The way we bank is changing in the age of COVID-19.
As Ali noted, expectations about what banking should be are changing as “all of a sudden, overnight, all users were thrust online.”
That puts pressure on banks that, prior to the pandemic, may have anticipated, at best, “medium usage” of their online banking efforts, where other subsets of users (older consumers come to mind) might have chosen in-person branch visits to conduct transactions and other activities.
Financial institutions (FIs) have had to step up and deliver on their promises of the benefits associated with the digital channel, noted Ali. Some banks have succeeded more than others, as challenges have arisen when trying to scale financial services digitally, with the right mix of features and functions.
“You find that there are different expectations based on different users” and demographics, he told PYMNTS. But by and large, with branch activities curtailed and lingering public health fears in place, banks have to offer a uniform, consistent and safe experience to all users, across all types of (online) interaction.
Asked what lies ahead as digital banking increasingly takes root, Ali said the general push to contactless payments will continue, with some subsets growing especially quickly.
By way of example, Ali noted that in countries such as South Africa, the use of QR codes has been embraced by the financial services industry.
Against that backdrop, fraud has been skyrocketing.
“An increase in cyberattacks is common in a time of crisis,” said Ali. “Cybercriminals basically prey on social vulnerabilities, and COVID-19 is no exception.” Scams have grown by triple-digit percentages as measured month over month.
The attacks are mostly prevalent across the healthcare and financial industries, he said, but the methods of attack are still primarily email phishing and phone calls. It’s social engineering at its worst, affirmed Ali.
As for the banks, “what we’re seeing are initiatives that focus on introducing security layers that are more user-friendly, but secure enough to open up the channel of services and enable users to do all the things they did in the branch.”
That security layer itself is only as strong as the authentication process.
As Ali noted, authentication was (and still is) relatively simple in a brick-and-mortar setting: A person shows up, presents two forms of ID and can be matched (face to face, so to speak) to that ID.
“When you move to the digital channel, it's a little more complicated” to authenticate users, he said. “You need a number of tools in place to validate and authenticate that this person is in fact who they claim to be.” Getting to that level of certainty requires a balance between risk and friction.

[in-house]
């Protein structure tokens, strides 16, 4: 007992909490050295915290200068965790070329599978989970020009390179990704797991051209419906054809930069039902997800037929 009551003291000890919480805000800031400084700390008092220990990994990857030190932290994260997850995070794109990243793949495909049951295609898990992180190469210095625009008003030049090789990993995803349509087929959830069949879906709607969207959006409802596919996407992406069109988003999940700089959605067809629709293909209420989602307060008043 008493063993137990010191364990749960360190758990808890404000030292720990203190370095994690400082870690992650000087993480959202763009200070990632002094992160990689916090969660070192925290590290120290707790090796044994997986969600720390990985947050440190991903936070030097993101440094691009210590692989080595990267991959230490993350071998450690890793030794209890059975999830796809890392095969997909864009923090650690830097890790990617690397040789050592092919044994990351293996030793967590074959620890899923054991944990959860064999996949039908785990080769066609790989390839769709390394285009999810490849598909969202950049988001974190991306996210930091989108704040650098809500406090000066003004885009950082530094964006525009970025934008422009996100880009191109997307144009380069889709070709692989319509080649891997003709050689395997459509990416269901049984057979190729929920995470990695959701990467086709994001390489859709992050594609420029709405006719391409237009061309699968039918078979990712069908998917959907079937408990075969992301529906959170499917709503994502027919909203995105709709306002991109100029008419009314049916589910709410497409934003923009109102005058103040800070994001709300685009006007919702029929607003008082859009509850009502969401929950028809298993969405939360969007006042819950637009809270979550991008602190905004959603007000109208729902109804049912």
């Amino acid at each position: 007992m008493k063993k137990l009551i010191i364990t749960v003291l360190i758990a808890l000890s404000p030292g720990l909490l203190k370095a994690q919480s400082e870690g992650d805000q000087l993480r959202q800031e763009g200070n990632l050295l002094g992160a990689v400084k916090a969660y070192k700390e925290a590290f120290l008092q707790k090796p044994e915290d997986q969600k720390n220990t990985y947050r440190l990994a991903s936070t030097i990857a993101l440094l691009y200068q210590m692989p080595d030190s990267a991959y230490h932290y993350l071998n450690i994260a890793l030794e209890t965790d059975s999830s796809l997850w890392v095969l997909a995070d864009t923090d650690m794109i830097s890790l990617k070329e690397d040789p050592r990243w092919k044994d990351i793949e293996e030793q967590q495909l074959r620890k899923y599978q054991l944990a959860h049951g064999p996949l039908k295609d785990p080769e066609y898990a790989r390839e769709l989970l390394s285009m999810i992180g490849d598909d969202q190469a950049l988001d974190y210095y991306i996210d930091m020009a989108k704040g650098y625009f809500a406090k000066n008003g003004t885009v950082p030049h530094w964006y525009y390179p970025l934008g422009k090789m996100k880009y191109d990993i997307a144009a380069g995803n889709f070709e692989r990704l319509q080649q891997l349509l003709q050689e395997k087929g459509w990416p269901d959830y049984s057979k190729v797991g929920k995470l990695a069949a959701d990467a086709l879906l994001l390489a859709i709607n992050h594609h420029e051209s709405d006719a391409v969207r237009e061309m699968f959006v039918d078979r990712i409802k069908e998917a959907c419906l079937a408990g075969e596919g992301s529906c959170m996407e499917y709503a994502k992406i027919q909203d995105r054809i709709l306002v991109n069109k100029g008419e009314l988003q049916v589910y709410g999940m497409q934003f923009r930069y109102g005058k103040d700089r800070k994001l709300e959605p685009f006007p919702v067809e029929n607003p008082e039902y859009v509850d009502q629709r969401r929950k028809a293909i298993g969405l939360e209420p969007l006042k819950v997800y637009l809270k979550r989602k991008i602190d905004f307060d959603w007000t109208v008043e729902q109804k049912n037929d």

The game has changed, said Ali, which means that past efforts to introduce at least some friction (albeit low friction), such as using only SMS prompts to double-check the legitimacy of transactions, may not be enough.
He pointed to “friendly friction” as a way to engage digital banking users, and as a way for banks to ensure they are contacting consumers in the way they want to be contacted.
Some people, noted Ali, want notifications for each and every transaction, while others want to encounter friction only when they are making high-dollar-value payments (as always, educational efforts on the part of FIs and outreach to users helps to fine-tune authentication endeavors).
The movement toward a customized authentication protocol can be a challenge for many FIs, said Ali. “There's a lot of great technology out there, but it’s about applying the right tool to the right use case,” he told PYMNTS.
Ali pointed to behavioral biometrics as a form of technology that can be especially helpful in the age of eCommerce — in many, but not all, settings. As he added, there’s no one-size-fits-all approach that can solve all authentication issues across all use cases. Behavioral biometrics are great for online shopping, he noted, but they don’t enable a streamlined, one-click checkout experience, as so many variables are at play, from the way people hold their devices to how fast they type.
In implementing and embracing a diverse anti-fraud toolset, said Ali, FIs should partner with cloud-based platforms that can pull in different solutions through a single point of integration.
“If a bank is integrated with a cloud partner that can actually pull in all of these third-party services and orchestrate the events with the institution, it accelerates the implementation process and reduces their development time,” he said. “Historically, security has been looked at as a barrier to a better user experience, but with the technology that's available, it can now be leveraged as an enabler” for a better relationship between users and their FIs.